The second chapter on “War” covers plays representing the Arab-Israeli conflict mainly the creation of the state of Israel, the ensuing Palestinian exodus in 1948, the 1967 setback, and the 1973 war.  The plays reflect, through using anti-Israeli and anti-colonialist rhetoric, the post-war unending trauma resulting from the loss of Palestine and the Golan Heights. Such plays shed light on Syria’s claim of being a defender of the Palestinian cause and the stronghold for Arab nationalism. In spite of the Syrian government’s strict censorship on theatrical productions criticizing the regime, it allowed the staging of many plays portraying the Arab-Israeli struggle. However, some plays discussed in this chapter managed to satirize state repression and violence and the regime’s hostility to Israel at the same time. All theatrical representations of the 1967 war depict the trauma of the defeat, territorial loss, state violence, oppression of the populace, and the fake representations of all slogans of Arab nationalism. Sa’dallah Wannous’s Soiree for the Fifth of June argues that state oppression of citizens, the suppression of freedom and political persecution constitute the main cause of the Arab defeat in the 1967 setback. Mamduh Udwan’s The Trial of the Man Who Didn’t Fight is also an indirect harsh critique of the Syrian regime for its inability to reclaim the Golan Heights despite its claims of being a defender of Arab nationalism. Ali Uqla Arsan’s The Strangers (1974), one of the only two pro-regime plays discussed in the book, indirectly and through analogy makes references to Israel’s occupation of Palestine in 1948 and the consequential Palestinian exodus in diaspora. The play is both pro-regime and anti-Semitic in that it denies any historical existence of Jews in Palestine before the creation of the Zionist state, which to the playwright is merely a representative of modern colonialism. (91) The play explores the causes of past Arab military defeats, the trauma of the Palestinian refugee crisis, support of the regime against Zionism and Western threats, and depicts a utopic image of a unified Arab nation without Israel.  The play also portrays the 1973 war as a refurbishment of Arab pride and national dignity after the defeat in the 1967 war and the subsequent loss of Arab territories. Mustafa al-Hallaj’s Hey Israeli, It’s Time to Surrender (1974) similarly portrays the Arabs’ reclamation of their national pride in the 1973 war. Maghut’s unscripted cynical, black comedy October Village (1974) makes indirect references to the setback of 1967 and the short-lived victory in the 1973 war, but still satirizes the failure of the Arab armies to reclaim lost territories. The play indirectly and through the culture of laughter in the manner of carnivalization criticizes the state’s policing of citizens, imprisonment of political activists, and torture in prisons. The author argues that Syrian playwrights intimidated by fear of dismissal from the theatre scene or even worse, imprisonment and torture, failed to openly and directly criticize the Syrian regime and instead resorted to indirect tactics of political critique such as historical analogy, fable, or setting the events in an unnamed Arab country.(60) Such revolutionary plays cynically celebrate steadfast resistance, delusional heroism, the refugee as the exemplar of the traumatized self, defeatism, territorial loss, regime oppression, and the silencing of the nation with the aim to politicize the audiences. Such political plays portray how state violence and the regime’s tyrannical rule have created a frightened populace and a defeated nation lacking any sense of human dignity.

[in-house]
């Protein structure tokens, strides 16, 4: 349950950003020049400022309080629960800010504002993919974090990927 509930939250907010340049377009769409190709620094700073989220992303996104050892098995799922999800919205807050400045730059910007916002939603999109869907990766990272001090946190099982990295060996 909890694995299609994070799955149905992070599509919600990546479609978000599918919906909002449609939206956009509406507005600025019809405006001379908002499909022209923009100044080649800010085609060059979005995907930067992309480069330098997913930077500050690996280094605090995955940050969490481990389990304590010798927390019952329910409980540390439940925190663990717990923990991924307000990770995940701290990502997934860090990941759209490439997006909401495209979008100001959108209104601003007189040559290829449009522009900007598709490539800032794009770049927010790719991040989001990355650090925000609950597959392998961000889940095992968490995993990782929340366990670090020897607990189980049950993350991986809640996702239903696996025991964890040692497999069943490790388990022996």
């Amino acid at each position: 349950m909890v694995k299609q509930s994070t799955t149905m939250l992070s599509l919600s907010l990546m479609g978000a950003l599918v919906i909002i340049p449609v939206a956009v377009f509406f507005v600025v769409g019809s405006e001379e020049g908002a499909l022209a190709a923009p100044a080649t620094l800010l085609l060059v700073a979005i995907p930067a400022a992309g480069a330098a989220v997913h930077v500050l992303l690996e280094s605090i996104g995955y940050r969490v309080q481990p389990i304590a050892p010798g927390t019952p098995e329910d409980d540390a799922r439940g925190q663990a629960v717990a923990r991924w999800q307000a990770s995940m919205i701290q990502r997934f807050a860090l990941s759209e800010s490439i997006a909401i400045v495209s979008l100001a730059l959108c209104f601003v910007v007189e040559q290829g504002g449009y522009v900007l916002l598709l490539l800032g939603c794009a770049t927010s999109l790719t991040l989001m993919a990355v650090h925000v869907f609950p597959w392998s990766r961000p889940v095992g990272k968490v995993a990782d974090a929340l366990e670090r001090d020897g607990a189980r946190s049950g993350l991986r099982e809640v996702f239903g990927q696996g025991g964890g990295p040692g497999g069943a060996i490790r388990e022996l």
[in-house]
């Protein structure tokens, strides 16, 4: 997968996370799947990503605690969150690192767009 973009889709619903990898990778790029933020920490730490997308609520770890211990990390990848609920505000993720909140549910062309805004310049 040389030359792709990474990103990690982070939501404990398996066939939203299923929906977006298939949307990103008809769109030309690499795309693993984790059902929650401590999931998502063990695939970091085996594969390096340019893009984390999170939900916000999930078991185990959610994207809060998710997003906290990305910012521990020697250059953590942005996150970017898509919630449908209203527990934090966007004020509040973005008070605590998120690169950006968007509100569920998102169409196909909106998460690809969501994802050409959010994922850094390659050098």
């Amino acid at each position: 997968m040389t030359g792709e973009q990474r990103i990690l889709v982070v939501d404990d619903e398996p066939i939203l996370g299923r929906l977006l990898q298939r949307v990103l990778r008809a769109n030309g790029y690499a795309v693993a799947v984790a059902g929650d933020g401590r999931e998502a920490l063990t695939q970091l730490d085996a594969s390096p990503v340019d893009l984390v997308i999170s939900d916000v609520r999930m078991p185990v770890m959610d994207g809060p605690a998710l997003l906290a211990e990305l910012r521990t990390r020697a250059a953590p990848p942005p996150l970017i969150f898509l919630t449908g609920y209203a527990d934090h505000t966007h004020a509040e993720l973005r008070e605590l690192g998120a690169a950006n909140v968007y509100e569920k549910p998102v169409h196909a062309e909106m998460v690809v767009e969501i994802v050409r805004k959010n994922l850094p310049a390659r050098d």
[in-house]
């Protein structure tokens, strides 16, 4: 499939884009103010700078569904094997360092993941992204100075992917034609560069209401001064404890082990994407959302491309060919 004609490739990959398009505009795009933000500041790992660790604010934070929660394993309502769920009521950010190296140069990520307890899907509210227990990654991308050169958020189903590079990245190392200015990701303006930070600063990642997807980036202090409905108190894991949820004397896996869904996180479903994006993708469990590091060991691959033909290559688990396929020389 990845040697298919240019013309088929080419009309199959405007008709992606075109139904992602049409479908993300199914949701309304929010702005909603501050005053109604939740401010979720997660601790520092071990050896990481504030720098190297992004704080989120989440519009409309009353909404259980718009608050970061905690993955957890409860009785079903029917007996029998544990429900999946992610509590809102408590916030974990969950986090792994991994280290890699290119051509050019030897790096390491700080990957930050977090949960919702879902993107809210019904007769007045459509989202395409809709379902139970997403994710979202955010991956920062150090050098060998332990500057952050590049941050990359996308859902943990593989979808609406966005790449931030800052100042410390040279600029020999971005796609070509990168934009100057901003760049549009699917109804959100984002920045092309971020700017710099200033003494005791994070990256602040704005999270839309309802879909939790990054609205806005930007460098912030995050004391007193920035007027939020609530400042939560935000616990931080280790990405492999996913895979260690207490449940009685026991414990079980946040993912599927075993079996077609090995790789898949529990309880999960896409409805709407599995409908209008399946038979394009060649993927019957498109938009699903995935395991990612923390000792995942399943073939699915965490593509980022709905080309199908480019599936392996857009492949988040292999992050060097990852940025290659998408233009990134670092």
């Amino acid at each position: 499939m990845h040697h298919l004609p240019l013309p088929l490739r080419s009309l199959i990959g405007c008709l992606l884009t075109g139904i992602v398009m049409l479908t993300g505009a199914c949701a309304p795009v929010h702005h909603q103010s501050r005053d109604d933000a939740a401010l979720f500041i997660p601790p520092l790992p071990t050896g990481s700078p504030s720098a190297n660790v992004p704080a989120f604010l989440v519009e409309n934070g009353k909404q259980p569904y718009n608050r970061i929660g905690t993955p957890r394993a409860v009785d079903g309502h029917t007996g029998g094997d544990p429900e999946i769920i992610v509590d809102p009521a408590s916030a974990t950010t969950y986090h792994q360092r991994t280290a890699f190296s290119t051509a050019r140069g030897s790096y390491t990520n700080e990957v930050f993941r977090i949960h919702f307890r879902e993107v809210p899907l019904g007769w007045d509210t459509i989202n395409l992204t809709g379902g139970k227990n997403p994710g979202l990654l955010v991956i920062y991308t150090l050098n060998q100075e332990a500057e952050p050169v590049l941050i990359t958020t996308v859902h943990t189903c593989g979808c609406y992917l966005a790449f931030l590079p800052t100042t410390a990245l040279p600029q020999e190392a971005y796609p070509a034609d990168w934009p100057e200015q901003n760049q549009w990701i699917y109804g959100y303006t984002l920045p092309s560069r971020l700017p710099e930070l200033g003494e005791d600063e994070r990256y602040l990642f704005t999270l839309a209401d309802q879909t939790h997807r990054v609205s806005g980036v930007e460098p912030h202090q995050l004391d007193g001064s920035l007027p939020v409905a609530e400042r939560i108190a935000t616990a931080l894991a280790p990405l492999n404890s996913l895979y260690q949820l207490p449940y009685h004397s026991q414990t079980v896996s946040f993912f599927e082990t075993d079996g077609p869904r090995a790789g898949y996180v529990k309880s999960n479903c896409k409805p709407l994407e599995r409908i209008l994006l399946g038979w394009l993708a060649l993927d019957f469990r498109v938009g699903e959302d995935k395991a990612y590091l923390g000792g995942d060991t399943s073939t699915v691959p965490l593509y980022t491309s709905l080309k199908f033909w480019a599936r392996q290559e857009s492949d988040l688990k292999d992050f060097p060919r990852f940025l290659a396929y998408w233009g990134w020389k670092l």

Syrian playwrights have examined the Palestinian cause as a national experience by depicting the loss of Palestine, the Palestinian exodus, and the suffering of refugees in diaspora as being at the core of the Arab identity crisis.(103) Some Syrian political playwrights of various political affiliations lamented the lack of Arab unity and highlighted the significance of the emergence of an independent Palestinian nationalism. These playwrights criticized Arab countries for not showing solidarity with the Palestinian people in their struggle to liberate Palestine, thus safeguarding the Syrian government’s sole role as the legitimate defender of Palestinian rights. Many Syrian political plays such as Farhan Bulbul’s The Scarlet Walls (1968), Ali Uqla Arsan’s The Palestinian Women (1971),  Mamduh Udwan’s If You were Palestinian (1977) and The Resurrection (1987), and Sa’dallah Wannous’s The Rape (1989) predict Palestinian resistance to the Israeli occupation as an emerging reality and call for widespread Arab resistance to claim Palestine. (104) The author argues that despite the fact that Syria proclaimed itself as the defender of the Palestinian cause, Syrian arts have surprisingly rarely depicted actual Palestinians.(104) The state’s age-old hostility to the Palestine Liberation Organization has made Palestinian identity and the resistance movement a controversial issue for Syrian playwrights. The author points out that giving paramount attention to the Palestinian cause would undermine the state’s struggle against external Western threats. (104) Sa’dallah Wannous’s Cleansing the Blood, the first Syrian play featuring a Palestinian main character, conjures up a unified Arab nation fractured by the creation of the state of Israel in Palestine. (107) The play probes into the trauma of Palestinian refugees living in diaspora. Such marginalized refugees, as if expelled from history, are represented in the play by a silent chorus constantly standing dumb and motionless on stage. Unlike the chorus in Greek drama, this chorus of Palestinian refugees does not comment on the onstage actions and remains silent throughout the play. Wannous portrays Palestinian refugees in diaspora as being people without identity living in camps scattered in different Arab host countries. Such marginalized refugees have no voice and cannot express their communal will, and therefore the host countries speak on their behalf. Ali Uqla Arsan’s The Palestinian Women (1971) portrays a utopic worldwide uprising in support of the destitute and the oppressed—mainly refugees living in camps—and asserts that resistance is the only route to liberate occupied lands. The play asserts that the conflict is not between Palestinians and Israelis but is rather between Arabs and colonialism, and victory in such a conflict cannot be achieved in the absence of Arab unity. Mamduh Udwan’s If You were Palestinian (1977) portrays the advent of an independent and solitary Palestinian resistance movement amidst the decline of Arab nationalism. The play examines the destitute conditions of the impoverished Palestinian refugees in Arab host countries and the manipulation of the Palestinian cause by Arab countries.(131) Mamduh Udwan’s The Resurrection (1987) explores the loss of Palestinian communal identity in diaspora and demonstrates that Palestinian organizations which have subjugated themselves to Arab regimes for financial aid and harboring have themselves become tyrannical. The play seems to assert that Palestinian resistance fighters in diaspora are intimidated by their host Arab countries and have consequently abandoned their right to resist occupation. Such resistance fighters, the playwright states, “have buried their weapons in the grave of a now-dead resistance.”(141) Sa’dallah Wannous’s The Rape (1989) portrays an autonomous Palestinian resistance movement from within the occupied territories and raises questions about the likelihood of Arab-Israeli coexistence. (142) The play discusses many issues such as Palestinian collaborators with Israeli occupation forces, detention of political prisoners without a fair trial, state violence, Palestinian civil disobedience, and armed resistance.